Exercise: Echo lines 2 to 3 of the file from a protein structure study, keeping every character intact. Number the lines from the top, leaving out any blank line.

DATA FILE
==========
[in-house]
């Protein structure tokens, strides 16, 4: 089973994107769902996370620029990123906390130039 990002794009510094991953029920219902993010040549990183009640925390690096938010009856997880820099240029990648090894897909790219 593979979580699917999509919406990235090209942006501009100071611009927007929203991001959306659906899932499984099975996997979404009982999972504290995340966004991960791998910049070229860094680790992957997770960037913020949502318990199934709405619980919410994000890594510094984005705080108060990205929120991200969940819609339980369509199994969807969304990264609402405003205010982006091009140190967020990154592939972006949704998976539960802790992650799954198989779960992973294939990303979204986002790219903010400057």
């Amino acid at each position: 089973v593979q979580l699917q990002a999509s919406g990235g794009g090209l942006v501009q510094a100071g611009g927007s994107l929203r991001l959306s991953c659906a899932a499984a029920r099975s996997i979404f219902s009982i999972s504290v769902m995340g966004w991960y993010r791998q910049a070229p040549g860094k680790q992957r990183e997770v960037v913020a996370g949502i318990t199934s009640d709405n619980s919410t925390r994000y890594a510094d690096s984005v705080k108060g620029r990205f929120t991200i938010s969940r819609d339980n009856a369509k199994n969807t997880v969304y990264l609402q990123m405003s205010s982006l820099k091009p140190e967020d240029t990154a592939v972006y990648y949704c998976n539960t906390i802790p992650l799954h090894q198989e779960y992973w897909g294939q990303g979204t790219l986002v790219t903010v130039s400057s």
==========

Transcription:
């Protein structure tokens, strides 16, 4: 089973994107769902996370620029990123906390130039 990002794009510094991953029920219902993010040549990183009640925390690096938010009856997880820099240029990648090894897909790219 593979979580699917999509919406990235090209942006501009100071611009927007929203991001959306659906899932499984099975996997979404009982999972504290995340966004991960791998910049070229860094680790992957997770960037913020949502318990199934709405619980919410994000890594510094984005705080108060990205929120991200969940819609339980369509199994969807969304990264609402405003205010982006091009140190967020990154592939972006949704998976539960802790992650799954198989779960992973294939990303979204986002790219903010400057």
């Amino acid at each position: 089973v593979q979580l699917q990002a999509s919406g990235g794009g090209l942006v501009q510094a100071g611009g927007s994107l929203r991001l959306s991953c659906a899932a499984a029920r099975s996997i979404f219902s009982i999972s504290v769902m995340g966004w991960y993010r791998q910049a070229p040549g860094k680790q992957r990183e997770v960037v913020a996370g949502i318990t199934s009640d709405n619980s919410t925390r994000y890594a510094d690096s984005v705080k108060g620029r990205f929120t991200i938010s969940r819609d339980n009856a369509k199994n969807t997880v969304y990264l609402q990123m405003s205010s982006l820099k091009p140190e967020d240029t990154a592939v972006y990648y949704c998976n539960t906390i802790p992650l799954h090894q198989e779960y992973w897909g294939q990303g979204t790219l986002v790219t903010v130039s400057s």